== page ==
Monday, June 24, 2019

What my Dad Means when He Says the Word

by Robert Lanterman (writer), Boise, ID, January 03, 2017

When my dad says things are "neat", he doesn't necessarily mean that they're cool, admirable, or fascinating.

As Christmas leaves us, I find myself reflecting on the holiday’s most tenured traditions. Grandma’s cooking, Christmas tree decorating, presents on the morning of, etc. One thing that I find to be commonly overlooked about holidays and basically all family gatherings, however, is my dad’s frequent usage of the word “neat”. “Neat,” now that I think about it, may be his go-to word. Maybe your dad says “neat,” maybe he says “swell,” and hopefully he doesn’t say “fresh.” Regardless, here’s the three different ways my dad uses the word “neat,” and to better understand holidays and family time, I think I need to examine each one individually.

The “Let Me Elaborate on What You’re Showing Me” Neat

Do you ever tell someone something you’re excited about, and it reminds them of something related, which they proceed to talk about for fifteen minutes? Or, they have an uninvited opinion on what you’re showing them, which they also talk about for fifteen minutes? My dad does that, and it usually starts with “oh, neat!” Granted, sometimes he asks a question, but the rabbit trails can be confusing. For instance, he’ll come to a show my band is playing, and will ask “how do you guys sell to people with credit cards?” I’ll tell him that cheap tickets are intentional and important in all corners, and I’ll show him our Square Reader, and he’ll say “oh, neat!” and then proceed to tell me about how a lot of businesses recently got chip readers, as well as why they changed from card swipes to chip readers, and then maybe he’ll bring it back to how we should get a chip reader. I’m not really sure what the point of him telling us this is, since there’s actually not a free device that lets you do that mobily. Just wait until he finds out that you can check in to a concert with just a selfie.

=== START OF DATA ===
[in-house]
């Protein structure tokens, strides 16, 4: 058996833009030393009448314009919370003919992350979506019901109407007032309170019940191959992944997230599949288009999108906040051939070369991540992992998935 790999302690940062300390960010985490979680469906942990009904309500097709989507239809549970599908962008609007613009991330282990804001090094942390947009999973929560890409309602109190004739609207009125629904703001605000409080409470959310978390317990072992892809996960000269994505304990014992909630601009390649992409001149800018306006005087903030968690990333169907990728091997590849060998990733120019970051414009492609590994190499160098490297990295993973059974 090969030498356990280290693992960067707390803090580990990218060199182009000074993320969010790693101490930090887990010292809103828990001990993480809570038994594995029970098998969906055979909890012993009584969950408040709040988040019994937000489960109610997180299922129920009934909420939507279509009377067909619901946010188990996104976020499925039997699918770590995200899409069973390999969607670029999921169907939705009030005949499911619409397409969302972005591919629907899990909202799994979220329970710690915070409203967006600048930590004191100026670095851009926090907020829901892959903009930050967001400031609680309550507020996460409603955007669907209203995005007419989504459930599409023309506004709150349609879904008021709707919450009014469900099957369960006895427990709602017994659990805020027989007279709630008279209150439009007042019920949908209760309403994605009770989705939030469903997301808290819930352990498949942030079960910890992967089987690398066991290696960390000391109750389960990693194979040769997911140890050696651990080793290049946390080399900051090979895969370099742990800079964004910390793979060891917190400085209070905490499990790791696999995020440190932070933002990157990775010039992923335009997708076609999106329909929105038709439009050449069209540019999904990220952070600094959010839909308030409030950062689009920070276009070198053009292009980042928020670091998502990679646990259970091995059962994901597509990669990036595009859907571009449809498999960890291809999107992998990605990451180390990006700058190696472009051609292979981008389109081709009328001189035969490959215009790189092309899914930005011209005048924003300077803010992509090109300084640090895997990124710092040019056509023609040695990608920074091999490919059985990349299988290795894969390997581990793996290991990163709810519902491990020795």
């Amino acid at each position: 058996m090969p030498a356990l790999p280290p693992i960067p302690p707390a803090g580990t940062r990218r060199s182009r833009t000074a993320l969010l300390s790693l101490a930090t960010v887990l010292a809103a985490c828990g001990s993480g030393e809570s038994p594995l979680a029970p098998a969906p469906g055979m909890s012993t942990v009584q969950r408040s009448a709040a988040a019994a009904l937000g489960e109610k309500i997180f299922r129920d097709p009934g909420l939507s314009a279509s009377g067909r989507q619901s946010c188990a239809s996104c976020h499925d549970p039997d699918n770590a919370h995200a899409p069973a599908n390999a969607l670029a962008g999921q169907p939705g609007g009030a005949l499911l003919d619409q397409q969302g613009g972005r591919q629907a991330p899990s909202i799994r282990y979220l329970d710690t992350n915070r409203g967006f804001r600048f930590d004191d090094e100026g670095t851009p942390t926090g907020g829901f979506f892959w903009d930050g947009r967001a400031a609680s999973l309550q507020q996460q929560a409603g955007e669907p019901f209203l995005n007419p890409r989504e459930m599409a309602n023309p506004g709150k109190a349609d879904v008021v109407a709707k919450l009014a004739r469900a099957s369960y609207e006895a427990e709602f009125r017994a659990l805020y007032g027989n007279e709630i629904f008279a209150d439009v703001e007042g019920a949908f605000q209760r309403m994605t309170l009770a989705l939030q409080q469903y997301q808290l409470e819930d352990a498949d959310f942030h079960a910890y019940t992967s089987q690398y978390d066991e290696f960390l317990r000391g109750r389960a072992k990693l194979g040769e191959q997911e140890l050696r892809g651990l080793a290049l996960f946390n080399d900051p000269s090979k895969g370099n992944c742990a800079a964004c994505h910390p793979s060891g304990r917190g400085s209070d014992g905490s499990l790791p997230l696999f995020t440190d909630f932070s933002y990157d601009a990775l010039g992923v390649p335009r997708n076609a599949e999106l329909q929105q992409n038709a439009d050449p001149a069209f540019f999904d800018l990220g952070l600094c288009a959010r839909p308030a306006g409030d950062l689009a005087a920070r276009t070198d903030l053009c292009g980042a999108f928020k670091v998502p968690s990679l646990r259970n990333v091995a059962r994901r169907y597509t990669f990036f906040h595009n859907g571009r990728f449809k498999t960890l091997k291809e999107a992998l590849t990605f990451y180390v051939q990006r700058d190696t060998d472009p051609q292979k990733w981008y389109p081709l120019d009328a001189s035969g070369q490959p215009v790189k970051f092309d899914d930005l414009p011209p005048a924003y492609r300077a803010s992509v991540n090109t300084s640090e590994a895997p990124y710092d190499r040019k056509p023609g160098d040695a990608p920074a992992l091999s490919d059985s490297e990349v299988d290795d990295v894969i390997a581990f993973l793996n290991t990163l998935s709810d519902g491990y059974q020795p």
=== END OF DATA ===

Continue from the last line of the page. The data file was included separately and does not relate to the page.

The Courtesy Neat

You know when you tell someone about something you’re excited about and their response is something like “cool” or you know they don’t care or aren’t listening? Like when you were young and you showed your parents how you beat all of the gym leaders in Pokemon Blue and they didn’t care? Or how you showed your dad how your ska band all got matching fedoras and… nevermind. You know what I’m saying though. Maybe they give you a smile and nod, but that’s about it? Sometimes, in place of all that, my Dad will say “neat”. Don’t get me wrong, I understand it. I definitely would rather shrug off some of the things he is interested in for example, chemistry, or me not spending my savings account (my bad). But I try to listen, still. He doesn’t really realize that he’s shrugging me off when he says “neat” that way, but to be honest that makes it funnier in hindsight.

The “Let me Show You My New Computer” Neat

This is when your dad starts the conversation to tell you about something he genuinely thinks is really neat, but then elaborates on it for much too long. For my dad, it’s a new computer, or an iphone, or a tablet. Other dads seem to really like strange tools, like science tools that look like lawnmowers or particularly fancy power tools. A recent one I experienced was my dad’s license plate frame that has cameras in it connecting to his phone. It was really cool, but I got it the first time. Still, these are the best kinds of “neat” things my my Dad could tell me about, because they’re things he is genuinely excited about. And it’s special for him to share them with his son. However, he could probably cut the conversation down a bit, as these conversations often occur during dinner time and I care more about food than new toys and operating systems.

Let’s talk about our dads together. Hit me up on Twitter @robolitious.

Want to write articles too? Sign up & become a writer!

0 comments on What my Dad Means when He Says the Word

Add A Comment!

Click here to signup or login.

Rate This Article

Your vote matters to us